What are agates? Agate is a form of microcrystalline chalcedony quartz. It is the most popular type of chalcedony because of its banding, its brilliant colors, and numerous varieties. While banding is technically a requisite to be an agate it is common to refer to certain other forms of non-banded chalcedony as agate. Moss agate and eye agate are examples of non-banded chalcedony.
Agate has a seven Mohs hardness, making it desirable in the lapidary trade. Agate is translucent and exhibits a vitreous luster. As with other varieties of quartz, its chemical formula is SiO2. The name agate comes from the river Achates in Sicily and was given that name by the Greek philosopher, Theophrastus. Agate names can be derived from the location where they are found such as Botswana agate or Laguna agate or because of a feature they exhibit like lace, fire or moss.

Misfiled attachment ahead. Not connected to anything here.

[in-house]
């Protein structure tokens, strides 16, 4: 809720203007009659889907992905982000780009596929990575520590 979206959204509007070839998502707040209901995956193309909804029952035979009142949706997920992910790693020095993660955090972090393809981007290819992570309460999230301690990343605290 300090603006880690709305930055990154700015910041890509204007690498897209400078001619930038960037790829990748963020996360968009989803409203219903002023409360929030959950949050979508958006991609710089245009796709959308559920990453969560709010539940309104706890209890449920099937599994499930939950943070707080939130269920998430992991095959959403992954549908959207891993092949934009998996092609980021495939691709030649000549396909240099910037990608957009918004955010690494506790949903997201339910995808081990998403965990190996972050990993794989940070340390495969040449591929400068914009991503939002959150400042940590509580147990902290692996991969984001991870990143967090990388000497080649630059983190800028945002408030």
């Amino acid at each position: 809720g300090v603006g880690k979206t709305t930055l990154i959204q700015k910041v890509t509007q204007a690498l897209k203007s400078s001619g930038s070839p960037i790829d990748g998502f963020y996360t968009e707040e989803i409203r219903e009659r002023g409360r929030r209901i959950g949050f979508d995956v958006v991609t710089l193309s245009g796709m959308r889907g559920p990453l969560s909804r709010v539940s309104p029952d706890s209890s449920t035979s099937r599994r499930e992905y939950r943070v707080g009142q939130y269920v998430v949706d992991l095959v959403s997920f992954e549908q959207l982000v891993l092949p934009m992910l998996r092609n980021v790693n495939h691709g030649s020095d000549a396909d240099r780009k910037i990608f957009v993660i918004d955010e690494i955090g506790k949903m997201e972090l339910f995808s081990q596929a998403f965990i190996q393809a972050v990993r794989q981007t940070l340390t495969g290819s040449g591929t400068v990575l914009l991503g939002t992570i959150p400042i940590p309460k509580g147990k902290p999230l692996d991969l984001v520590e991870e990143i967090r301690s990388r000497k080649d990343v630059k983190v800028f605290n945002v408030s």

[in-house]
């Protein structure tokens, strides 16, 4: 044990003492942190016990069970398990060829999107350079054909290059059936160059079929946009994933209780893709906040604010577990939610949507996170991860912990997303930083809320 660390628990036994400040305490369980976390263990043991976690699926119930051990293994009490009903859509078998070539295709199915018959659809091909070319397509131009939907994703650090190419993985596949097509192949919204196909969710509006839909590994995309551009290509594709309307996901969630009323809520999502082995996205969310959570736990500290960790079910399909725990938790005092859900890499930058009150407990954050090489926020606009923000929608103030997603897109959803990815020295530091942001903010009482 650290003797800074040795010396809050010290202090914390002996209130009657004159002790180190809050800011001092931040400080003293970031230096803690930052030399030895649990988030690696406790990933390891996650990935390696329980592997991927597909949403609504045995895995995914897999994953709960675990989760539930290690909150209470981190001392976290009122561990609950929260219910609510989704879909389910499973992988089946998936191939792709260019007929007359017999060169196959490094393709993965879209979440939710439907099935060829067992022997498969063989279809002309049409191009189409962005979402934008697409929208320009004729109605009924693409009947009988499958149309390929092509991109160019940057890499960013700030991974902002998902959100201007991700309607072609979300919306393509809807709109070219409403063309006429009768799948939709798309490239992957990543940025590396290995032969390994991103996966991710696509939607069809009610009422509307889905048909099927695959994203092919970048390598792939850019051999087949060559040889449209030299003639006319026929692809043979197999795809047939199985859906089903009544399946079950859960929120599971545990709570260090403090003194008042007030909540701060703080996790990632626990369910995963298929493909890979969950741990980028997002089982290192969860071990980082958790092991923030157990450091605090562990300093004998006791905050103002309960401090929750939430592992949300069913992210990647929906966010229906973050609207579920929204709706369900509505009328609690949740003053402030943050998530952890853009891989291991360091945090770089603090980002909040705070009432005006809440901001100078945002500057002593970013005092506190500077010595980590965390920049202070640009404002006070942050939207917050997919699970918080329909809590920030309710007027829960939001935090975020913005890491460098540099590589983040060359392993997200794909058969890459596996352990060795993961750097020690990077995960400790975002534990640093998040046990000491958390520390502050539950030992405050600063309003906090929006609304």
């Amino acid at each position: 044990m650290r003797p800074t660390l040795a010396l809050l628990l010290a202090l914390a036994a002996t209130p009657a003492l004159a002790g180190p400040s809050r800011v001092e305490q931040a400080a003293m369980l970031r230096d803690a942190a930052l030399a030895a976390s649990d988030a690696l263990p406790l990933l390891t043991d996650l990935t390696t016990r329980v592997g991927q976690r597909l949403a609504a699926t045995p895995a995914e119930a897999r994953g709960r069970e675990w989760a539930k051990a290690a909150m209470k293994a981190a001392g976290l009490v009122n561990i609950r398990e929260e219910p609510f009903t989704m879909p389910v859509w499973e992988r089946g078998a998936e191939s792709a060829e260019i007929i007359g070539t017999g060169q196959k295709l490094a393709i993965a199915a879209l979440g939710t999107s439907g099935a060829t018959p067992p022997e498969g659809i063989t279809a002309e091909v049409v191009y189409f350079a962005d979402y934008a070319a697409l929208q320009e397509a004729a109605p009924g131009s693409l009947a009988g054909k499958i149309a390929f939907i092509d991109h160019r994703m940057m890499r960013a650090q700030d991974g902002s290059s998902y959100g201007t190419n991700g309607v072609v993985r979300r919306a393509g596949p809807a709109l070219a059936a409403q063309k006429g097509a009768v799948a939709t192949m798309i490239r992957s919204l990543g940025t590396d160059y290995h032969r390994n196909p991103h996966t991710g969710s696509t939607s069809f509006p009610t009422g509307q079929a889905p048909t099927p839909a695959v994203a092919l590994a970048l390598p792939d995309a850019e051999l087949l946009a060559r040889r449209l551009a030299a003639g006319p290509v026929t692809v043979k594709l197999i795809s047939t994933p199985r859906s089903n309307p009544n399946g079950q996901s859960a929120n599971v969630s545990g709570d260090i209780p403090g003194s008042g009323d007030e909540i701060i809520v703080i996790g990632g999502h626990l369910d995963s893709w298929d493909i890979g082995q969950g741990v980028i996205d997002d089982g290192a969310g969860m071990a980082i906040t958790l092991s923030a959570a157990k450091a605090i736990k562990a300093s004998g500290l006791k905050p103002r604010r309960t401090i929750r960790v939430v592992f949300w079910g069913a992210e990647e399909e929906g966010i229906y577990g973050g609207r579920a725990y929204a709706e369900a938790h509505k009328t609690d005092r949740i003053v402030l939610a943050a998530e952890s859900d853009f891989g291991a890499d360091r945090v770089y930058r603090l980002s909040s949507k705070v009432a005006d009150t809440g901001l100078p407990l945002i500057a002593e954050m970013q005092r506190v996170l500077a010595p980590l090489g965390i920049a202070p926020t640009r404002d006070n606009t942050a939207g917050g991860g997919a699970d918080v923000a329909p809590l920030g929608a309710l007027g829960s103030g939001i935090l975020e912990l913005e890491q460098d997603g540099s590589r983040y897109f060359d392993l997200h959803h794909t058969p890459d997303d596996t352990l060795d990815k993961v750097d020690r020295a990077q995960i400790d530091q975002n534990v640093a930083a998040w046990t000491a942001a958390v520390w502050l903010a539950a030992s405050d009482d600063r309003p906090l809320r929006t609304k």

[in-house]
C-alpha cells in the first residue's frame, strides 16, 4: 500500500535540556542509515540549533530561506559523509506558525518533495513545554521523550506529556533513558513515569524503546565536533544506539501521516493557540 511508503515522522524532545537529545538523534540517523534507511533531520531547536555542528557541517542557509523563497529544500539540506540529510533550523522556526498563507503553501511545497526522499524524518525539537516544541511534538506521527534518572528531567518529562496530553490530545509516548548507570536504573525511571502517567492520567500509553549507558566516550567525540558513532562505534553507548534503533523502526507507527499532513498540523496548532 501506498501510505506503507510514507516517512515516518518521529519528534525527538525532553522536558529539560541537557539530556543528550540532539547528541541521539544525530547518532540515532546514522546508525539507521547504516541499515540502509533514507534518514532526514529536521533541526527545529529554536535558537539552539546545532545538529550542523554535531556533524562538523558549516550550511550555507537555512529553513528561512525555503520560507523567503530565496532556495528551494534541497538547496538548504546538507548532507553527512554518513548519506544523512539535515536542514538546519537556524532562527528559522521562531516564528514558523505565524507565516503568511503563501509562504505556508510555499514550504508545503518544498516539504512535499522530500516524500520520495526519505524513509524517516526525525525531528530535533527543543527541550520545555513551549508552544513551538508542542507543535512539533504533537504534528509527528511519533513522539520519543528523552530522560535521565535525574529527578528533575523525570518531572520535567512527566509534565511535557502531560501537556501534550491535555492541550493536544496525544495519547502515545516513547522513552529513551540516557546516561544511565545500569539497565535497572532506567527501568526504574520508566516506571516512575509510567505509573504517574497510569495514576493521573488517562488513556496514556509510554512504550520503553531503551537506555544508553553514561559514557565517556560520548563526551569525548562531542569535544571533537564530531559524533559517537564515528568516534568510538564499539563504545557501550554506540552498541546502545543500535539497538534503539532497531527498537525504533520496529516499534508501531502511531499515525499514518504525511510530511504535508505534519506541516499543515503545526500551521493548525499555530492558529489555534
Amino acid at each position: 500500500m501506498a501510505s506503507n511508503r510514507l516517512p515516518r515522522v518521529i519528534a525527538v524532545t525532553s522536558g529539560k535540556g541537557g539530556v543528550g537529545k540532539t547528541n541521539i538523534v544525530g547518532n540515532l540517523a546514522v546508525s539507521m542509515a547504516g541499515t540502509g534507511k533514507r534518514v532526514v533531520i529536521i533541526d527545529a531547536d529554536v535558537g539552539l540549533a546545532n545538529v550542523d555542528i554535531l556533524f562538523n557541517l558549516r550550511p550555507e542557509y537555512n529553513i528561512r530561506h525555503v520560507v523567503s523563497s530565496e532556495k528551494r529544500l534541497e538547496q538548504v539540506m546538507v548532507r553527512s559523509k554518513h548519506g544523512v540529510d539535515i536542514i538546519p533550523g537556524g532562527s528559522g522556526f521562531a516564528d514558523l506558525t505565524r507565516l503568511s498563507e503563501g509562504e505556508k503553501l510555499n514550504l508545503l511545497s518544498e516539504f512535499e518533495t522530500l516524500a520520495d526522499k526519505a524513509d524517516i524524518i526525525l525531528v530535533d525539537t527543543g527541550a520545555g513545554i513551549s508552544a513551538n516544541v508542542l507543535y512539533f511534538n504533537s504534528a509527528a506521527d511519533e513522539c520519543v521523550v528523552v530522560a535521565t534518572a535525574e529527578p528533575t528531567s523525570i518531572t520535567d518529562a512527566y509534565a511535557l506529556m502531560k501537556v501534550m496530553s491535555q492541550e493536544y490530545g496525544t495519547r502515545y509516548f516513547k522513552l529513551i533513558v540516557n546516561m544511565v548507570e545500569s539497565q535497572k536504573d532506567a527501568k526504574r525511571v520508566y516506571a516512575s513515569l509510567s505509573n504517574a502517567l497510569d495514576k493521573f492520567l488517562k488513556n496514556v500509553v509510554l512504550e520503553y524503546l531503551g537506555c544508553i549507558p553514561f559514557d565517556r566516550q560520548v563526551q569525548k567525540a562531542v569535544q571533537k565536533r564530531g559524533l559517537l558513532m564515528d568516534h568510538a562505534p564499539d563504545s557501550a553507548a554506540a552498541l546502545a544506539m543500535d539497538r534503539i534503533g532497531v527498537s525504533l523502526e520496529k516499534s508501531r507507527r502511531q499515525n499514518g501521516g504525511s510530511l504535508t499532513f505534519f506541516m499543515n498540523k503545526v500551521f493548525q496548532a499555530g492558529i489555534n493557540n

How Agates Are Formed
Agate formation takes place when silica solutions fill voids in cavities layer by layer such as in Florida’s agatized coral. The voids typically are in solidified volcanic lava flows and the layering over long periods of time can result in different colors because of chemical changes in the silica solutions. The layering can deposit the chalcedony in concentric circles around the wall of the cavity or build the layers up from the bottom of the cavity.
Agate is used to produce cabochons, beads, and free-form objects in jewelry making. Book-ends, ashtrays, and sculptures are also made using agate.
In the metaphysical realm, agate is said to change negative energy into positive energy and to heal anxiety and internal anger. Agate may also help with concentration and boost mental function.
Where to Find Agates
In the United States, agates are found in Oregon, Wyoming, Montana, Arizona, Idaho, California, Washington, New Mexico, Iowa, Wisconsin, Michigan, Minnesota, Utah, Florida, Colorado, Arkansas, and Nevada. Around the world, they are found in Australia, Germany, Brazil, Czechia, Botswana, Mexico, Morocco, Afghanistan, Argentina, Canada, Chile, India, China, and over 40 other countries.
This agate field guide appeared in Rock & Gem magazine. Click here to subscribe. Story by Richard Gross.